The city of Long Beach on Friday issued an emergency order allowing businesses to temporarily increase how high they can stack ocean containers in their lots in an effort to reduce the massive gridlock gripping the ports of Los Angeles and Long Beach.
The rule change does not apply to terminals at the Port of Long Beach, which routinely stack containers up to six high. Many media reports over the weekend didn’t make a distinction between the port and inland zone, making it appear the port had new authority to increase vertical storage.
Effective immediately, warehouses and container yards will be able to place up to four containers in a stack instead of the two normally allowed under existing zoning provisions. Companies can stack up to five containers with certain safety approvals from the fire department, the city manager said in a statement. The new rules are in effect for 90 days, a period that coincides with the height of the peak shipping and holiday shopping seasons.
The zoning restrictions were added to the city code years ago to minimize the visual impact of industrial equipment in neighborhoods. The temporary rule change only applies to properties that are currently zoned to store containers.
“Given this current national emergency and [California Gov. Gavin Newsome’s] executive order to take necessary steps to alleviate the impacts on the system, the city manager will temporarily waive enforcement of current shipping container stacking and height limits,” the city said in a statement.
Long Beach officials will assess the effectiveness of the congestion-mitigation solution and any community impacts in the weeks ahead and present more information to the City Council at its November meeting to receive more input.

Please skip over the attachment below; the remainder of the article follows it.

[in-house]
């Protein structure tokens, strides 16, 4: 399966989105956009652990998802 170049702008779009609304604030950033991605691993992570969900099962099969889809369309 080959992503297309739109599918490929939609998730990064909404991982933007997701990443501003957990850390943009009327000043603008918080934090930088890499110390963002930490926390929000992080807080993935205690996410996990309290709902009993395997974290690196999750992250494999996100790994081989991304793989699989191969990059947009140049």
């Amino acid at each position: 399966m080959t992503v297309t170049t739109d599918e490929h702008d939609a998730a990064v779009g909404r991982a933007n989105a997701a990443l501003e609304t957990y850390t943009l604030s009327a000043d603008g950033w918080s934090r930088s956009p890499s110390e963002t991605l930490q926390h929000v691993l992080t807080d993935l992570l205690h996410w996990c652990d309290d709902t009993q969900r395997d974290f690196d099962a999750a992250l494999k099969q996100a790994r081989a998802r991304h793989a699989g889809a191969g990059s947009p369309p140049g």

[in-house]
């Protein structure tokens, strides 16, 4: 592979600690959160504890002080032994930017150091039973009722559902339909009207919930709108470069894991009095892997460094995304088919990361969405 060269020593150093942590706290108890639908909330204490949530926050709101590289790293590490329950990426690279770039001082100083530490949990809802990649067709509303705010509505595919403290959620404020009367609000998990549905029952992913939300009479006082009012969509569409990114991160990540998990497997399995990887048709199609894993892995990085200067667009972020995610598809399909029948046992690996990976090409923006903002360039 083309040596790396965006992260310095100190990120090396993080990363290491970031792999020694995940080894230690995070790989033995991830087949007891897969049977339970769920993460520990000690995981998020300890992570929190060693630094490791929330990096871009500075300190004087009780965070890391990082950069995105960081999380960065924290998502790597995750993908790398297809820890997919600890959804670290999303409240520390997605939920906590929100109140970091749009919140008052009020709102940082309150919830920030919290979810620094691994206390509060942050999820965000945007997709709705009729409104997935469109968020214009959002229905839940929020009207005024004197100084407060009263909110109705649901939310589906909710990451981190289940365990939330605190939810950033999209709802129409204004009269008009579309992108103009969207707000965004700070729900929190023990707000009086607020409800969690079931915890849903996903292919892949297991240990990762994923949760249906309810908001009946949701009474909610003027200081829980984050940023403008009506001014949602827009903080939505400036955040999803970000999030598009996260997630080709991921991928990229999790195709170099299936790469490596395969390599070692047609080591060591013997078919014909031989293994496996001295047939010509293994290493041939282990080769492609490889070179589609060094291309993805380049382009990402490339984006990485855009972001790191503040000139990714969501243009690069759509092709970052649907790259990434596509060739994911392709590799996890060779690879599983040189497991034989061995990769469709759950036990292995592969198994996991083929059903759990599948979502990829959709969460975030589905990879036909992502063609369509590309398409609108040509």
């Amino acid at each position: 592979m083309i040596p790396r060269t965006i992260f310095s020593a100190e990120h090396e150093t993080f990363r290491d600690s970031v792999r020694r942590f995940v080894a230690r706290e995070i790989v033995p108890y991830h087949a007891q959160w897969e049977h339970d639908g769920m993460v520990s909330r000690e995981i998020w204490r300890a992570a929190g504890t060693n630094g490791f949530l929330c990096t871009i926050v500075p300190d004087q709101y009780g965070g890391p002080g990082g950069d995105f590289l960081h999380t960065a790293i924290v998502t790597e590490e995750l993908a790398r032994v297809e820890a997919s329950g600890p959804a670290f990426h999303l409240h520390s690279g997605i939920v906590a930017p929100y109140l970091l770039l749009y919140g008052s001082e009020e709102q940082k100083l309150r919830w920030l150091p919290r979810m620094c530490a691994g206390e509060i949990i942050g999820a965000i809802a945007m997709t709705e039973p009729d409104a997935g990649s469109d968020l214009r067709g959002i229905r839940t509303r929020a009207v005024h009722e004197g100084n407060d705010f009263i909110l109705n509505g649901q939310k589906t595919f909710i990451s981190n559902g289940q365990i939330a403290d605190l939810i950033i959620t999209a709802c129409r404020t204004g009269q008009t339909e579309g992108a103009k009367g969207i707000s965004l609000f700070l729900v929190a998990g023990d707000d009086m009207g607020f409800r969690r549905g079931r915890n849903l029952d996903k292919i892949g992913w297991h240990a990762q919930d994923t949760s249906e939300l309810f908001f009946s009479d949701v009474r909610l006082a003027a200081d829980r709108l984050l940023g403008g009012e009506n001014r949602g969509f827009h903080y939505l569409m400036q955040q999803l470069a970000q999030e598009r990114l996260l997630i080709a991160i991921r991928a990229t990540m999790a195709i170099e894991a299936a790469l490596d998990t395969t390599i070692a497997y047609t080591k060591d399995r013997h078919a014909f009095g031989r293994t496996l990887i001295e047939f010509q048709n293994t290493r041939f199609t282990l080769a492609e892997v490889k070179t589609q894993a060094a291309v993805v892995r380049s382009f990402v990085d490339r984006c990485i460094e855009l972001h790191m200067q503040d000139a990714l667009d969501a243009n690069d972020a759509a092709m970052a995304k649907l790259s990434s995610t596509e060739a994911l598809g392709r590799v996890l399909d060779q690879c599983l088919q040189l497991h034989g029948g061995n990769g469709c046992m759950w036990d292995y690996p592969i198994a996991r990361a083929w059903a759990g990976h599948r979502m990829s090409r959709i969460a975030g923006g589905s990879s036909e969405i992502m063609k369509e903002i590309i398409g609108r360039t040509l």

As of Friday there were 79 container vessels waiting at sea for a berth at the Southern California ports because terminals are so full with Asian imports that there is little room for unloading. Container dwell times at the Southern California ports have ballooned to almost six days. Los Angeles set a record for the most containers processed in September and Long Beach had its second-busiest September.
The Port of Long Beach last month, at the urging of the White House, began testing a 24/7 operation at one of its marine terminals in an effort to increase productivity. So far, few truckers have taken advantage of the extra gate hours for operational and economic reasons.
A key factor for the backlog is that containers have few places to go because warehouses are overwhelmed and have no extra storage spots to receive loads from the ports.
Ryan Peterson, the CEO of freight forwarder Flexport, on Twitter last week mentioned a trucking company with six yards and 153 contract drivers that has to store containers on chassis because the Long Beach zoning ordinance prevented boxes from being stacked more than two high. That, in turn, ties up chassis equipment needed to retrieve and return containers at the ports.
He said that the looser stacking rules would free up tens of thousands of chassis now storing containers on wheels.
In an email last week before the city of Long Beach issued its emergency order on container storage, Agriculture Transportation Coalition Executive Director Peter Friedmann offered several recommendations for addressing the breakdown in the ocean supply chain, including waiving local zoning and land use restrictions to provide more space for storing containers near the ports.
The AgTC represents agriculture exporters and service providers that are complaining about the port-related inefficiencies, ocean carriers prioritizing import freight over making containers available for exporters, and terminal fees for late pickup and delivery they say aren’t their fault.
Increasing stack sizes for city businesses “is a Band-aid and is not going to fix the root cause of the problem,” said Carlo DeAtouguia, CEO of Western Overseas Corp., an international logistics company based in Cypress, California. He also expressed concern that bigger container stacks could make it more difficult to dig them out for customers and lead to long delays, as the Union Pacific railroad recently experienced at its giant intermodal rail terminal in Joliet, Illinois.
Friedmann and others argue that a series Band-aids can combine to effectively improve operations in and around ports.